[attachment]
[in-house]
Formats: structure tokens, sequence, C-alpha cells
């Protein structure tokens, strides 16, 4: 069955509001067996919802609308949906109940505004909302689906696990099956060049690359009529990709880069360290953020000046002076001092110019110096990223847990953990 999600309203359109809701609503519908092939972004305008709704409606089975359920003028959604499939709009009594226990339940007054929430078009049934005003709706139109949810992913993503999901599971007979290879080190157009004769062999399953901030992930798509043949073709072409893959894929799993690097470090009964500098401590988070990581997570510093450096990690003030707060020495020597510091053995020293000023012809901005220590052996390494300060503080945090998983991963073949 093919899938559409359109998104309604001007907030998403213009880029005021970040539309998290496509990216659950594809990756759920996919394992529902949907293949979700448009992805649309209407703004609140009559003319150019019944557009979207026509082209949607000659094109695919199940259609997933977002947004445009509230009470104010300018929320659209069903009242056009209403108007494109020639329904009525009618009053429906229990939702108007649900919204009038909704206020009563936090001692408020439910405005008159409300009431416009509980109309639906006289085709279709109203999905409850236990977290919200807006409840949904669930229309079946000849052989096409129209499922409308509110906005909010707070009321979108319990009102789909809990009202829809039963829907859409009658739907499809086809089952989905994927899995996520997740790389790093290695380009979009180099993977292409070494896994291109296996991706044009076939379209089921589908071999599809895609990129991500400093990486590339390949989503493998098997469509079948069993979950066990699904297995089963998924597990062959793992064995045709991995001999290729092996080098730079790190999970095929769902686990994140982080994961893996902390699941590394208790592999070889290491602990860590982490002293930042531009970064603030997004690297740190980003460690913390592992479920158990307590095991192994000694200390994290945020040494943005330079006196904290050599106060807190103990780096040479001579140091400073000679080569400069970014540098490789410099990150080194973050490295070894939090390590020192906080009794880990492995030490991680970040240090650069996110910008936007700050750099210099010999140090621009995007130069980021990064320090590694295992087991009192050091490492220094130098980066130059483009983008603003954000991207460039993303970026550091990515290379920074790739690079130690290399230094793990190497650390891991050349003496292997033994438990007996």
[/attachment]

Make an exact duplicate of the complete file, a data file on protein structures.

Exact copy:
[in-house]
Formats: structure tokens, sequence, C-alpha cells
């Protein structure tokens, strides 16, 4: 069955509001067996919802609308949906109940505004909302689906696990099956060049690359009529990709880069360290953020000046002076001092110019110096990223847990953990 999600309203359109809701609503519908092939972004305008709704409606089975359920003028959604499939709009009594226990339940007054929430078009049934005003709706139109949810992913993503999901599971007979290879080190157009004769062999399953901030992930798509043949073709072409893959894929799993690097470090009964500098401590988070990581997570510093450096990690003030707060020495020597510091053995020293000023012809901005220590052996390494300060503080945090998983991963073949 093919899938559409359109998104309604001007907030998403213009880029005021970040539309998290496509990216659950594809990756759920996919394992529902949907293949979700448009992805649309209407703004609140009559003319150019019944557009979207026509082209949607000659094109695919199940259609997933977002947004445009509230009470104010300018929320659209069903009242056009209403108007494109020639329904009525009618009053429906229990939702108007649900919204009038909704206020009563936090001692408020439910405005008159409300009431416009509980109309639906006289085709279709109203999905409850236990977290919200807006409840949904669930229309079946000849052989096409129209499922409308509110906005909010707070009321979108319990009102789909809990009202829809039963829907859409009658739907499809086809089952989905994927899995996520997740790389790093290695380009979009180099993977292409070494896994291109296996991706044009076939379209089921589908071999599809895609990129991500400093990486590339390949989503493998098997469509079948069993979950066990699904297995089963998924597990062959793992064995045709991995001999290729092996080098730079790190999970095929769902686990994140982080994961893996902390699941590394208790592999070889290491602990860590982490002293930042531009970064603030997004690297740190980003460690913390592992479920158990307590095991192994000694200390994290945020040494943005330079006196904290050599106060807190103990780096040479001579140091400073000679080569400069970014540098490789410099990150080194973050490295070894939090390590020192906080009794880990492995030490991680970040240090650069996110910008936007700050750099210099010999140090621009995007130069980021990064320090590694295992087991009192050091490492220094130098980066130059483009983008603003954000991207460039993303970026550091990515290379920074790739690079130690290399230094793990190497650390891991050349003496292997033994438990007996």